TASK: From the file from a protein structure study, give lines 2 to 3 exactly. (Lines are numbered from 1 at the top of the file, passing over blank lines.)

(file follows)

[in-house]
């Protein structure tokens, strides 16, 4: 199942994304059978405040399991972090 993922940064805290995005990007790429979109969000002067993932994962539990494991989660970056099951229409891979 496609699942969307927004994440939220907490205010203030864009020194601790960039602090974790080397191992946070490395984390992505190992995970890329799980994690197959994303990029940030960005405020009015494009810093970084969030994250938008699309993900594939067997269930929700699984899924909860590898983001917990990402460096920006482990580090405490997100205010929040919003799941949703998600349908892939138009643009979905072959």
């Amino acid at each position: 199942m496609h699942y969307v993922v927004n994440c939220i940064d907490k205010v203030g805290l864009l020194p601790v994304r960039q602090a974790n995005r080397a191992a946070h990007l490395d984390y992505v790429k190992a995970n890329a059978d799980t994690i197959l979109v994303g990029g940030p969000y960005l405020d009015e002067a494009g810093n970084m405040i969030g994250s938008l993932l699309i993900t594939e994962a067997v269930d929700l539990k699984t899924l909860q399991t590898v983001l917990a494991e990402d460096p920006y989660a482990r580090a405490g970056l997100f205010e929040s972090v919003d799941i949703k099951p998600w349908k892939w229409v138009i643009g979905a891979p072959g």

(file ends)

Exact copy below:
């Protein structure tokens, strides 16, 4: 199942994304059978405040399991972090 993922940064805290995005990007790429979109969000002067993932994962539990494991989660970056099951229409891979 496609699942969307927004994440939220907490205010203030864009020194601790960039602090974790080397191992946070490395984390992505190992995970890329799980994690197959994303990029940030960005405020009015494009810093970084969030994250938008699309993900594939067997269930929700699984899924909860590898983001917990990402460096920006482990580090405490997100205010929040919003799941949703998600349908892939138009643009979905072959």
């Amino acid at each position: 199942m496609h699942y969307v993922v927004n994440c939220i940064d907490k205010v203030g805290l864009l020194p601790v994304r960039q602090a974790n995005r080397a191992a946070h990007l490395d984390y992505v790429k190992a995970n890329a059978d799980t994690i197959l979109v994303g990029g940030p969000y960005l405020d009015e002067a494009g810093n970084m405040i969030g994250s938008l993932l699309i993900t594939e994962a067997v269930d929700l539990k699984t899924l909860q399991t590898v983001l917990a494991e990402d460096p920006y989660a482990r580090a405490g970056l997100f205010e929040s972090v919003d799941i949703k099951p998600w349908k892939w229409v138009i643009g979905a891979p072959g």